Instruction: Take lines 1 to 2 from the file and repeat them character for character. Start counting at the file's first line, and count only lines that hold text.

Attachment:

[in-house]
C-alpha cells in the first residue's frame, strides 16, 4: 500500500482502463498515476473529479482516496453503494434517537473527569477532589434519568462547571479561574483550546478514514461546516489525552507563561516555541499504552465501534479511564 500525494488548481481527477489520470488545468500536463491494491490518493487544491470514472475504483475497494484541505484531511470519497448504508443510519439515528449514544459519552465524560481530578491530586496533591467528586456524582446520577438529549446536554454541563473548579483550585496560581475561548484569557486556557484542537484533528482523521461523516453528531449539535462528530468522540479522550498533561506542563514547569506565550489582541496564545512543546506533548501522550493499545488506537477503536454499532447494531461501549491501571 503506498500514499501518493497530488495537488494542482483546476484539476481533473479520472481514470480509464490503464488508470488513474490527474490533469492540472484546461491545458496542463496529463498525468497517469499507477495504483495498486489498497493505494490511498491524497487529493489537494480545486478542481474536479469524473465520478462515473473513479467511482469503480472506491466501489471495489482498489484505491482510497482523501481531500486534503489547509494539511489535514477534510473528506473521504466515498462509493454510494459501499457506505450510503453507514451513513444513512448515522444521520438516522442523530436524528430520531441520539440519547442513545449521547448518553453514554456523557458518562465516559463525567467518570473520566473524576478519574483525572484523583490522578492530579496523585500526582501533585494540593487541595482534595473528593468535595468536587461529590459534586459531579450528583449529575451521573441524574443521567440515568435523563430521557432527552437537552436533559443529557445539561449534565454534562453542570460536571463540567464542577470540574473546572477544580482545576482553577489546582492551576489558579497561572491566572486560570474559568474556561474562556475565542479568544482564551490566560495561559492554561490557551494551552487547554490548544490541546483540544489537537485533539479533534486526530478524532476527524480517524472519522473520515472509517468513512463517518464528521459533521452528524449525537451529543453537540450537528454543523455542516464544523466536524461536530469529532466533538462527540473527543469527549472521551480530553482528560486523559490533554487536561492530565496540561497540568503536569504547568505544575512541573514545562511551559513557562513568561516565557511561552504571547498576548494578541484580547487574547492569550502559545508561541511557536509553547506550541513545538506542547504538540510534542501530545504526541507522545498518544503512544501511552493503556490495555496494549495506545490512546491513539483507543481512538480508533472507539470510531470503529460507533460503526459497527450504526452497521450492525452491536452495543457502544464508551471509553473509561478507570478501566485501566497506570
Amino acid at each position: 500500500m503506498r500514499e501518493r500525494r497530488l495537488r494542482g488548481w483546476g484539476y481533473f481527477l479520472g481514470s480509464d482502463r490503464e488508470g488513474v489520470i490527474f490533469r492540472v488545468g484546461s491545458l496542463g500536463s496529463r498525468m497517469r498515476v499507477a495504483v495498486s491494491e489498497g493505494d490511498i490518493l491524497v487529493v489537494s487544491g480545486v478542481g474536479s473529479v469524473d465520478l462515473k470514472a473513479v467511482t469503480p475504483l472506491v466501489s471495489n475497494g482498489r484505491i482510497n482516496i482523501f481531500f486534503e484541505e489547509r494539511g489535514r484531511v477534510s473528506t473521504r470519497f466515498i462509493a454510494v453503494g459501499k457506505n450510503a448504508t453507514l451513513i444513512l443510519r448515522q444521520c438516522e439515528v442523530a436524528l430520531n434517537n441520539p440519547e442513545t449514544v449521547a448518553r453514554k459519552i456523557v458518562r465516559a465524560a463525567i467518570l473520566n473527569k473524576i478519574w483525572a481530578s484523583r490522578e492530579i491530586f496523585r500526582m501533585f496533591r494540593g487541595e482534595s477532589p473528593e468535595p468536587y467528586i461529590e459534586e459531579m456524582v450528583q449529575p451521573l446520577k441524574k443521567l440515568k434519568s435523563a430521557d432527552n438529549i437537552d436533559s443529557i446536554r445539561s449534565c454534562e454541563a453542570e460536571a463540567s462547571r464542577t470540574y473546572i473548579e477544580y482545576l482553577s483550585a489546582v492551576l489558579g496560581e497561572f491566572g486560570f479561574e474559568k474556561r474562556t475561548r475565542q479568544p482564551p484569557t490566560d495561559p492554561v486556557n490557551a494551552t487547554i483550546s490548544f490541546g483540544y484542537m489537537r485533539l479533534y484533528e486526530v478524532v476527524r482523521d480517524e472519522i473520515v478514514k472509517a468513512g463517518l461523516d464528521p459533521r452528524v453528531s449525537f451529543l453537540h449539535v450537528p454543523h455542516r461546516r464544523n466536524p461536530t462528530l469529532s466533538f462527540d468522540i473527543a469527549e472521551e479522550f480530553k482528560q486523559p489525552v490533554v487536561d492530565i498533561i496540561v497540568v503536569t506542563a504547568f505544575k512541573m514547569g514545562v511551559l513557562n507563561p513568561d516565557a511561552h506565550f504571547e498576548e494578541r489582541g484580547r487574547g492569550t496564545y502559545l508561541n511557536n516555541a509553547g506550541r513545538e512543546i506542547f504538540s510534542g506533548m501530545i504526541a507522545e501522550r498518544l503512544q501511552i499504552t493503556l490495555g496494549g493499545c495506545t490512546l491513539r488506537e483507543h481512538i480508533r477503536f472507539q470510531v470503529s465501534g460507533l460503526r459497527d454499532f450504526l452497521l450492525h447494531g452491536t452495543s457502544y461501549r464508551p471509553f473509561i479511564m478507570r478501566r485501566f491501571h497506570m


[in-house]
C-alpha cells in the first residue's frame, strides 16, 4: 500500500482502463498515476473529479482516496453503494434517537473527569477532589434519568462547571479561574483550546478514514461546516489525552507563561516555541499504552465501534479511564 500525494488548481481527477489520470488545468500536463491494491490518493487544491470514472475504483475497494484541505484531511470519497448504508443510519439515528449514544459519552465524560481530578491530586496533591467528586456524582446520577438529549446536554454541563473548579483550585496560581475561548484569557486556557484542537484533528482523521461523516453528531449539535462528530468522540479522550498533561506542563514547569506565550489582541496564545512543546506533548501522550493499545488506537477503536454499532447494531461501549491501571 503506498500514499501518493497530488495537488494542482483546476484539476481533473479520472481514470480509464490503464488508470488513474490527474490533469492540472484546461491545458496542463496529463498525468497517469499507477495504483495498486489498497493505494490511498491524497487529493489537494480545486478542481474536479469524473465520478462515473473513479467511482469503480472506491466501489471495489482498489484505491482510497482523501481531500486534503489547509494539511489535514477534510473528506473521504466515498462509493454510494459501499457506505450510503453507514451513513444513512448515522444521520438516522442523530436524528430520531441520539440519547442513545449521547448518553453514554456523557458518562465516559463525567467518570473520566473524576478519574483525572484523583490522578492530579496523585500526582501533585494540593487541595482534595473528593468535595468536587461529590459534586459531579450528583449529575451521573441524574443521567440515568435523563430521557432527552437537552436533559443529557445539561449534565454534562453542570460536571463540567464542577470540574473546572477544580482545576482553577489546582492551576489558579497561572491566572486560570474559568474556561474562556475565542479568544482564551490566560495561559492554561490557551494551552487547554490548544490541546483540544489537537485533539479533534486526530478524532476527524480517524472519522473520515472509517468513512463517518464528521459533521452528524449525537451529543453537540450537528454543523455542516464544523466536524461536530469529532466533538462527540473527543469527549472521551480530553482528560486523559490533554487536561492530565496540561497540568503536569504547568505544575512541573514545562511551559513557562513568561516565557511561552504571547498576548494578541484580547487574547492569550502559545508561541511557536509553547506550541513545538506542547504538540510534542501530545504526541507522545498518544503512544501511552493503556490495555496494549495506545490512546491513539483507543481512538480508533472507539470510531470503529460507533460503526459497527450504526452497521450492525452491536452495543457502544464508551471509553473509561478507570478501566485501566497506570